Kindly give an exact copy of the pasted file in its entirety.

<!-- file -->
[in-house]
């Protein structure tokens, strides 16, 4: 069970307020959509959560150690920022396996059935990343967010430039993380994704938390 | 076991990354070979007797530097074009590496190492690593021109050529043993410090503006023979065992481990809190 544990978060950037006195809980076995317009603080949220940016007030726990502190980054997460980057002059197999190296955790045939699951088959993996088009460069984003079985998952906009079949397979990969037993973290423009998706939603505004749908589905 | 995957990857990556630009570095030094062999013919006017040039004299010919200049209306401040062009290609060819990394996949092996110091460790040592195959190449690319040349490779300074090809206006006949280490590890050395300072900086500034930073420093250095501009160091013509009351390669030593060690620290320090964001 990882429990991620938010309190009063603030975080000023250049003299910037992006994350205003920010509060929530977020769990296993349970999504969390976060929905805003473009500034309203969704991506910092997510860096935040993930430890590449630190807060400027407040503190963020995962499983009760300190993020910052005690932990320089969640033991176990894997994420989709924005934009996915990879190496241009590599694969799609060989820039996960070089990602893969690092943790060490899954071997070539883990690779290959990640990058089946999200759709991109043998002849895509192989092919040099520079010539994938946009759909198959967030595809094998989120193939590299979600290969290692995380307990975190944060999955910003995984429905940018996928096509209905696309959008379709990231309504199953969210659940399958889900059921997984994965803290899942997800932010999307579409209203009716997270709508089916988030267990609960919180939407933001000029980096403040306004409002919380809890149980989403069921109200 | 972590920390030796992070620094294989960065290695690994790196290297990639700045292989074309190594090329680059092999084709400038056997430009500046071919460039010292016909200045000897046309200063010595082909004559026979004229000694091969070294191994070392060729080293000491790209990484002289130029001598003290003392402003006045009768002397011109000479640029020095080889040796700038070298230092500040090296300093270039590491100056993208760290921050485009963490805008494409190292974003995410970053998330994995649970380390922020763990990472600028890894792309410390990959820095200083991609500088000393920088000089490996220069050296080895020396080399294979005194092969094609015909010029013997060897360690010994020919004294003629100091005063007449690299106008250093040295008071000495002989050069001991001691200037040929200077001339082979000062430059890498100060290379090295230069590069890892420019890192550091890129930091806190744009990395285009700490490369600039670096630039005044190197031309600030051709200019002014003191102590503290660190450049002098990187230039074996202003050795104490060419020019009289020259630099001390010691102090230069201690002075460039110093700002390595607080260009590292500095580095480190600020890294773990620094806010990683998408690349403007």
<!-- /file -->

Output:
[in-house]
């Protein structure tokens, strides 16, 4: 069970307020959509959560150690920022396996059935990343967010430039993380994704938390 | 076991990354070979007797530097074009590496190492690593021109050529043993410090503006023979065992481990809190 544990978060950037006195809980076995317009603080949220940016007030726990502190980054997460980057002059197999190296955790045939699951088959993996088009460069984003079985998952906009079949397979990969037993973290423009998706939603505004749908589905 | 995957990857990556630009570095030094062999013919006017040039004299010919200049209306401040062009290609060819990394996949092996110091460790040592195959190449690319040349490779300074090809206006006949280490590890050395300072900086500034930073420093250095501009160091013509009351390669030593060690620290320090964001 990882429990991620938010309190009063603030975080000023250049003299910037992006994350205003920010509060929530977020769990296993349970999504969390976060929905805003473009500034309203969704991506910092997510860096935040993930430890590449630190807060400027407040503190963020995962499983009760300190993020910052005690932990320089969640033991176990894997994420989709924005934009996915990879190496241009590599694969799609060989820039996960070089990602893969690092943790060490899954071997070539883990690779290959990640990058089946999200759709991109043998002849895509192989092919040099520079010539994938946009759909198959967030595809094998989120193939590299979600290969290692995380307990975190944060999955910003995984429905940018996928096509209905696309959008379709990231309504199953969210659940399958889900059921997984994965803290899942997800932010999307579409209203009716997270709508089916988030267990609960919180939407933001000029980096403040306004409002919380809890149980989403069921109200 | 972590920390030796992070620094294989960065290695690994790196290297990639700045292989074309190594090329680059092999084709400038056997430009500046071919460039010292016909200045000897046309200063010595082909004559026979004229000694091969070294191994070392060729080293000491790209990484002289130029001598003290003392402003006045009768002397011109000479640029020095080889040796700038070298230092500040090296300093270039590491100056993208760290921050485009963490805008494409190292974003995410970053998330994995649970380390922020763990990472600028890894792309410390990959820095200083991609500088000393920088000089490996220069050296080895020396080399294979005194092969094609015909010029013997060897360690010994020919004294003629100091005063007449690299106008250093040295008071000495002989050069001991001691200037040929200077001339082979000062430059890498100060290379090295230069590069890892420019890192550091890129930091806190744009990395285009700490490369600039670096630039005044190197031309600030051709200019002014003191102590503290660190450049002098990187230039074996202003050795104490060419020019009289020259630099001390010691102090230069201690002075460039110093700002390595607080260009590292500095580095480190600020890294773990620094806010990683998408690349403007």